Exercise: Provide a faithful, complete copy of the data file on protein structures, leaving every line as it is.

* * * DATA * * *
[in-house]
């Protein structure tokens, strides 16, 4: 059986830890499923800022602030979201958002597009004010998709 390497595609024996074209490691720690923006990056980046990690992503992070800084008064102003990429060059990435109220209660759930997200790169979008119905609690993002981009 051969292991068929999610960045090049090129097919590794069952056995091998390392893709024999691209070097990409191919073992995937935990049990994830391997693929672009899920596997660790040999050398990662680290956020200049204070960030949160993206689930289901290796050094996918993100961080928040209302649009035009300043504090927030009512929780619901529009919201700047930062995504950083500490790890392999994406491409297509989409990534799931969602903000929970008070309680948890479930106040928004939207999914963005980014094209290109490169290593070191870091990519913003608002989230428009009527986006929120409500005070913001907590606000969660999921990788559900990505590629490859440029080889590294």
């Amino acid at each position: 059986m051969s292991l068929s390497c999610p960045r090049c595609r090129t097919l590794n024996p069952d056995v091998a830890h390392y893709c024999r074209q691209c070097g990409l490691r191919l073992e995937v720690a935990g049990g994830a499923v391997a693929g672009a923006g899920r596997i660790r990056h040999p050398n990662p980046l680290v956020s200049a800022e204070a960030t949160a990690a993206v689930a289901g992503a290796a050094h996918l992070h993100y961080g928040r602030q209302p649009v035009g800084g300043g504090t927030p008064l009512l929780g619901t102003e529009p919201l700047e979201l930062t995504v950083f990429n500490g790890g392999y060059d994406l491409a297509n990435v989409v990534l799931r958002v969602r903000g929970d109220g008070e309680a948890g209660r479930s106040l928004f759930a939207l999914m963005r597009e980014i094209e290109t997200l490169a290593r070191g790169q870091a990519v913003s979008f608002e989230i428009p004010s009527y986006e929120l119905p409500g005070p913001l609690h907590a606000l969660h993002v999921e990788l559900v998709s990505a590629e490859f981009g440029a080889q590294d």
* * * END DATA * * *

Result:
[in-house]
């Protein structure tokens, strides 16, 4: 059986830890499923800022602030979201958002597009004010998709 390497595609024996074209490691720690923006990056980046990690992503992070800084008064102003990429060059990435109220209660759930997200790169979008119905609690993002981009 051969292991068929999610960045090049090129097919590794069952056995091998390392893709024999691209070097990409191919073992995937935990049990994830391997693929672009899920596997660790040999050398990662680290956020200049204070960030949160993206689930289901290796050094996918993100961080928040209302649009035009300043504090927030009512929780619901529009919201700047930062995504950083500490790890392999994406491409297509989409990534799931969602903000929970008070309680948890479930106040928004939207999914963005980014094209290109490169290593070191870091990519913003608002989230428009009527986006929120409500005070913001907590606000969660999921990788559900990505590629490859440029080889590294």
């Amino acid at each position: 059986m051969s292991l068929s390497c999610p960045r090049c595609r090129t097919l590794n024996p069952d056995v091998a830890h390392y893709c024999r074209q691209c070097g990409l490691r191919l073992e995937v720690a935990g049990g994830a499923v391997a693929g672009a923006g899920r596997i660790r990056h040999p050398n990662p980046l680290v956020s200049a800022e204070a960030t949160a990690a993206v689930a289901g992503a290796a050094h996918l992070h993100y961080g928040r602030q209302p649009v035009g800084g300043g504090t927030p008064l009512l929780g619901t102003e529009p919201l700047e979201l930062t995504v950083f990429n500490g790890g392999y060059d994406l491409a297509n990435v989409v990534l799931r958002v969602r903000g929970d109220g008070e309680a948890g209660r479930s106040l928004f759930a939207l999914m963005r597009e980014i094209e290109t997200l490169a290593r070191g790169q870091a990519v913003s979008f608002e989230i428009p004010s009527y986006e929120l119905p409500g005070p913001l609690h907590a606000l969660h993002v999921e990788l559900v998709s990505a590629e490859f981009g440029a080889q590294d």